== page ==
As a member of the International Coach Federation (ICF) and founder of the ICF Metro DC Government Coaching Community of Practice, Stein enjoys helping professional coaches both inside and outside the government improve their skills. She also serves as a strategic thinking and leadership coach for students in the University of Tampa MBA program, a life coach for the University of South Florida's Osher Lifelong Learning Institute, and the training officer for the National Active and Retired Federal Employees (NARFE) in the state of Florida.

Government employees and coaches may email Sue using the subject line "Coaching."

As a former academics manager and leadership coach at the Department of Defense, Sue Stein has built her career around unlocking others' potential. She continues to practice as a coach for government leaders and employees in the areas of leadership, career, life transition, stress reduction, and retirement preparation.

How has government coaching changed over the years?

When I started working with the government in the 1980s, professional coaching was not as widespread as it is today. Government coaches were trained on techniques for debriefing leadership assessment tools. Later, the government focused on purchasing external coach training, which is how I was trained. Today, the government is growing its number of internal coaches with in-house training, but high demand causes it to supplement them with more experienced external coaches like me.

How do you feel coaching federal leaders differs from coaching leaders in the private sector?

First, most organizations have a core set of leadership competencies. At the government, these are the Office of Personnel Management's Executive Core Qualifications. A government coach needs to know the framework, assessments aligned to those areas, and how to coach someone based on their strengths, weaknesses, and leadership gaps.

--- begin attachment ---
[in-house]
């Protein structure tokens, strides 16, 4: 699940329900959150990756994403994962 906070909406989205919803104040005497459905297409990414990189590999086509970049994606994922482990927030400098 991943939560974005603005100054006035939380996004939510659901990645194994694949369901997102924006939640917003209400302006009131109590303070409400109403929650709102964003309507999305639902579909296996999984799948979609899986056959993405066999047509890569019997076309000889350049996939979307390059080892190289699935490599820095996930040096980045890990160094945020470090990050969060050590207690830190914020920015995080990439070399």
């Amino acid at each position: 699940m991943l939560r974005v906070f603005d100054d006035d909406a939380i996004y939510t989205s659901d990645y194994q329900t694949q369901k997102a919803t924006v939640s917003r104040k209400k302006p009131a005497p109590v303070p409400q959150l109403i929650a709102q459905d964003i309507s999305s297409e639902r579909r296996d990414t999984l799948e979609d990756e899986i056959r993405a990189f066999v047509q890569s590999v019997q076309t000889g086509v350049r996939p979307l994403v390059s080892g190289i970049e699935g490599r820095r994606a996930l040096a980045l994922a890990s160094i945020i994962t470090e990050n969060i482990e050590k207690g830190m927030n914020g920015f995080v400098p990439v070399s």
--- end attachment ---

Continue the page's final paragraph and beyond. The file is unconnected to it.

Second, coaches must support government leaders in the context of our democratic society. OPM has an intensive training program for senior leaders called "Leading in a Democratic Society" that government coaches should understand.

Some of your work entails helping current federal coaches and other federal leaders prepare for retirement. What are some common challenges that they face?

Most of my clients are passionate about their country and their careers. They have sacrificed to serve. They hate to think about leaving. It's scary.

Some of their challenges are financial: Retiring feds must calculate when their retirement income will become sufficient to cover living expenses, and they need a backup plan. Others deal with self-fulfillment: They must relearn how to fill their time in a meaningful way and how to describe themselves to others. Finally, retiring workers need to ask whether they're healthy and what they can do to maintain their health.

What advice would you offer retiring government workers?

Prepare. As a trained retirement coach, I recommend completing a preretirement course or borrowing the materials from a colleague. Most agencies offer preretirement classes to employees who are older than 50 or self-identify as fewer than five years from retirement. People can inventory the considerations most important to their retirements, read current books on retirement, or participate in a Life Reimagined workshop. Many materials are available free or online.

People should also request a coach at work or hire their own through the national directory of certified retirement coaches.

What tips would you give new government employees?

Take notes in orientation, learn about government culture, and network with peers at all levels. Never promise more than you can deliver, but deliver more than you promise. Ask powerful questions to bring out the best in others. Recruit experienced employees as mentors. Request a coach as soon as your agency offers one. Use training to build technical expertise and soft skills.

Finally, don't let little things at work become the focus of your life. Enjoy your career in government, but the decades can go fast, so make sure you plan before you leave.